Harlem Renaissance: Celebration of African Culture


Harlem Renaissance: Celebration of African Culture

            The Harlem Renaissance was a period of time that was pivotal for African American artists. It was a time where African American culture was celebrated and allowed the viewer to better understand the culture. With such artists as Meta Fuller, Palmer Hayden, Aaron Douglas, William H. Johnson, Lois Mailou Jones, Jacob Lawrence, Archibald Motley Jr., and more, the lives of African Americans were brought to the forefront with this movement.

Aaron Douglas’ 1936, Into Bondage, is a painting that shows a viewpoint from within the trees, looking out at African men and women walking towards ships that are stopped in the ocean. The Africans have shackles on their hands and it almost appears that they looked hesitant and confused as to what is going on. The beauty of the natural scenery is displayed with geometrical shaped leaves on the trees. The colors are muted slightly, yet there are numerous colors used in the painting. Douglas composed a story of Africans being taken, by boat, into slavery. This is a sad story that is told. Socially this painting brings awareness to the history of African slavery, and is directed towards any viewer that can understand the content being told. Particularly, this piece appears to direct attention towards government, Africans, and Americans so that the lives of those people will not be forgotten.

Lois Mailou Jones’ 1938, Les Fetiches, depicts African culture with five different tribal masks overlapping one another. This piece evokes spiritual mysticism, that leaves the viewer curious as to the spiritual purposes of them. Some of the masks have horns, while others do not. They all are very colorfully painted and flow together in a dance-like manner. The celebration of African spiritually is directed towards viewers who appreciate indigenous cultural beliefs. Socially, Jones’ painting encourages the viewer to learn more about the African culture.

In Jacob Lawrence’s 1943 Pool Parlor panting, the viewer can see urban African American leisure life. This painting shows men playing pool. Each of the men, pool tables, and light fixtures are geometrically shaped. The colors are vibrant and the room provides a feeling of seriousness in the game of pool. The target audience for this piece are those that are wanting to take a step into history to better appreciate the mood of downtime after a long day’s work. Jacob Lawrence’s 1938, Dust to Dust (The Funeral), also provides insight into African American urban life. He captured a small moment of observation of people gathering on the street for a funeral. The viewer can see funeral procession vehicles lined up on the street, one with flowers laid on it, several people standing on one side of the street, and a couple walking across the street to pay respects. This depiction of urban life demonstrates the similar realities that many Americans go through when a person’s life is lost. This is also the statement being made by the Artist, to show a common bond between African Americans and non-African Americans, and evokes a feeling of sadness for those who have lost someone.

Archibald J. Motley Jr., displays another aspect to African American leisure life in his 1929 painting titled Blues. With high energy of couples dancing, wine being drank, and music being played this painting depicts African American culture with music that can almost be heard by viewing the piece. There are trombones, clarinets and smiles in the Cabernet style room. The colors are vibrant and set this piece in full life appearance. Socially this piece instructs the viewer to appreciate music, dancing and nightlife of African Americans. The target audience for this piece is anyone who enjoys music, dancing, arts and culture.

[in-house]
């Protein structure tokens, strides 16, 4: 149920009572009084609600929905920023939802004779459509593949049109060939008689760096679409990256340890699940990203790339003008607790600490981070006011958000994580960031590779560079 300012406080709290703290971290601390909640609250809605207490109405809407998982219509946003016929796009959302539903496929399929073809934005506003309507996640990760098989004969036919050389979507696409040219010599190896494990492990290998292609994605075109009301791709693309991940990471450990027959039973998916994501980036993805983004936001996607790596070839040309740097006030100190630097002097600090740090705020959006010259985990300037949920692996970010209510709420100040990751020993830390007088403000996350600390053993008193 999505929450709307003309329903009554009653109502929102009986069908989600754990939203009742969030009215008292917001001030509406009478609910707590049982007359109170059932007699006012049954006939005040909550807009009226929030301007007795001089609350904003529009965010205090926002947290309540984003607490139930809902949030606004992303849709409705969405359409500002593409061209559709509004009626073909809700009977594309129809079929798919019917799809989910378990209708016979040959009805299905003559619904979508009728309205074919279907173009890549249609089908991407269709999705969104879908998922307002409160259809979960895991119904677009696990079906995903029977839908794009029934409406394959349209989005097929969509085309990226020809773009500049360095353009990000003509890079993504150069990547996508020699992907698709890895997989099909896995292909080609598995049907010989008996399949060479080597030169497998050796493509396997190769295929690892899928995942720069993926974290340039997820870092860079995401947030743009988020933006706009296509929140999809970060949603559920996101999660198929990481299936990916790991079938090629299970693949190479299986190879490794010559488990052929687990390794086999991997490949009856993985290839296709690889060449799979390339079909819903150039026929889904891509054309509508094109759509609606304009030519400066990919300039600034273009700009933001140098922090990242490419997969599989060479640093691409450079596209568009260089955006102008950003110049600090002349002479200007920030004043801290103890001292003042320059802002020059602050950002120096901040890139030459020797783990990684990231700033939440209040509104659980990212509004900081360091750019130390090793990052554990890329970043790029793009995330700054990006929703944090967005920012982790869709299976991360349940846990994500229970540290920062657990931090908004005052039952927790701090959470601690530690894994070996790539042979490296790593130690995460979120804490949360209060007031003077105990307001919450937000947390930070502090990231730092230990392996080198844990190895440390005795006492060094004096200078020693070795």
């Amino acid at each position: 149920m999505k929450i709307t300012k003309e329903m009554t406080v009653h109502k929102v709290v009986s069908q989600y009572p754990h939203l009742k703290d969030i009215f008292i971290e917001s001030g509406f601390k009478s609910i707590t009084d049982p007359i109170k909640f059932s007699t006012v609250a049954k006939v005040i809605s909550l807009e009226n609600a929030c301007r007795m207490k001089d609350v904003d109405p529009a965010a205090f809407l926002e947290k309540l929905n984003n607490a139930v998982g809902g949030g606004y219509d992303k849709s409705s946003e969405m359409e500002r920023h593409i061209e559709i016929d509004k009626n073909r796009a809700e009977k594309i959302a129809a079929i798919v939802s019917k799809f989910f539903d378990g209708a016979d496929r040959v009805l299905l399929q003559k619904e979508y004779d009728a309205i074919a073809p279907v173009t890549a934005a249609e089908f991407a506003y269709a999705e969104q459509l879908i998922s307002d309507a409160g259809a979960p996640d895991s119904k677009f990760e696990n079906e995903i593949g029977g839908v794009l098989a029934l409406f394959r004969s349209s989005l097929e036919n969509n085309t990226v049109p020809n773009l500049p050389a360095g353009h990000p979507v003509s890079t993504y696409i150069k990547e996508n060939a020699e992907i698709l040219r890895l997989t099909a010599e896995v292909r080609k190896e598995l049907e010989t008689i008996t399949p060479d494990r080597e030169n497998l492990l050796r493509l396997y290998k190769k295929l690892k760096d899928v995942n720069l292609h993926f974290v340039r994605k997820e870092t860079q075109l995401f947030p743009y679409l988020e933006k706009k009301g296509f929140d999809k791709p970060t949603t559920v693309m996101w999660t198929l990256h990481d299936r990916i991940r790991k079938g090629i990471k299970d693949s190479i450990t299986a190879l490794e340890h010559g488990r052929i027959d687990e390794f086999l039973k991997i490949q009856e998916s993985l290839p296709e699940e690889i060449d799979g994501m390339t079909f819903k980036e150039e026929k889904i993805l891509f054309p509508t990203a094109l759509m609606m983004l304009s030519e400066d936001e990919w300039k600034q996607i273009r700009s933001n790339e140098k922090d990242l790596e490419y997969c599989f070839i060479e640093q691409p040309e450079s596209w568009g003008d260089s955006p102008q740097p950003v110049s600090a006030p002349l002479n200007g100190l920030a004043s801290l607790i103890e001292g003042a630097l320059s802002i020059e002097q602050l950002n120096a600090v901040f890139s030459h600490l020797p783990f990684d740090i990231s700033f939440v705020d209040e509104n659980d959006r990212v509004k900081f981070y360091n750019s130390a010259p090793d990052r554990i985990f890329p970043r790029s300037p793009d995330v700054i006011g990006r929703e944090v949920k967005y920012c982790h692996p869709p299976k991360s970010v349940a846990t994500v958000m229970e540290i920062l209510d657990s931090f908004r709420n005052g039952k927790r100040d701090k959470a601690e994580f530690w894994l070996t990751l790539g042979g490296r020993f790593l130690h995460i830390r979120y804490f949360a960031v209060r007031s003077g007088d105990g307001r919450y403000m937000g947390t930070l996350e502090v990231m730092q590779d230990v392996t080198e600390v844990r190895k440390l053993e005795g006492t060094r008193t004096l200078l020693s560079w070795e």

Lastly, going back to Aaron Douglas’ art, a viewer is brought back to Africa in his 1935 painting titled, The Creation. In this painting there is a large hand coming down from the sky. The hand has a tiny star falling down to a man standing on the earth. Three pyramids are shown in the background, along with a vast and open African landscape. The sun is shining geometric circles of warm colors, and a large moon connects the sunshine to the earth. Next to the man is a beautiful plant. The story being told is that of birth of man, beginnings of life, and freedom of land. This piece provides the viewer with feelings of inspiration, new beginnings and hope. It is a spiritual piece directed towards people who feel despair, as it brings hope and allows the viewer to understand that all people were created equal and were born free.

Each of the paintings and artists mentioned provided stories and inspiration to those that view the art. Viewers are better able to immerse themselves into the African culture and be apart of the lives in the compositions presented to them. This is the primary purpose of the Harlem Renaissance. A purpose of teaching and inspiring through African cultural storytelling.






Douglas, Aaron. The Creation. 1935 oil on Masonite. Washington, D.C.: The Gallery of Art, Howard University. Courtesy of the Aaron and Alta Sawyer Douglas Foundation.

Douglas Aaron. Into Bondage. 1936 oil on canvas. Washington D.C.: Collection of Corcoran Gallery of Art.

Jones, Lois Mailou. Les Fetiches. 1938 oil on linen. USA: National Museum of American Art, Smithsonian Institute.

Lawrence, Jacob. Dust to Dust (The Funeral). 1938 gouache on paper. Seattle, WA: Courtesy of the Francine Seders Gallery.

Lawrence, Jacob. Pool Parlor. 1942 gouache and watercolor on paper. Metropolitan Museum of Art, Arthur Hoppock Hearn Fund. NY: ARS, NY and DACS London (2004).

Motley Jr., Archibald J. Blues. 1929 oil on canvas. In collection of Archie Motley and Valerie Gerrard Browne.

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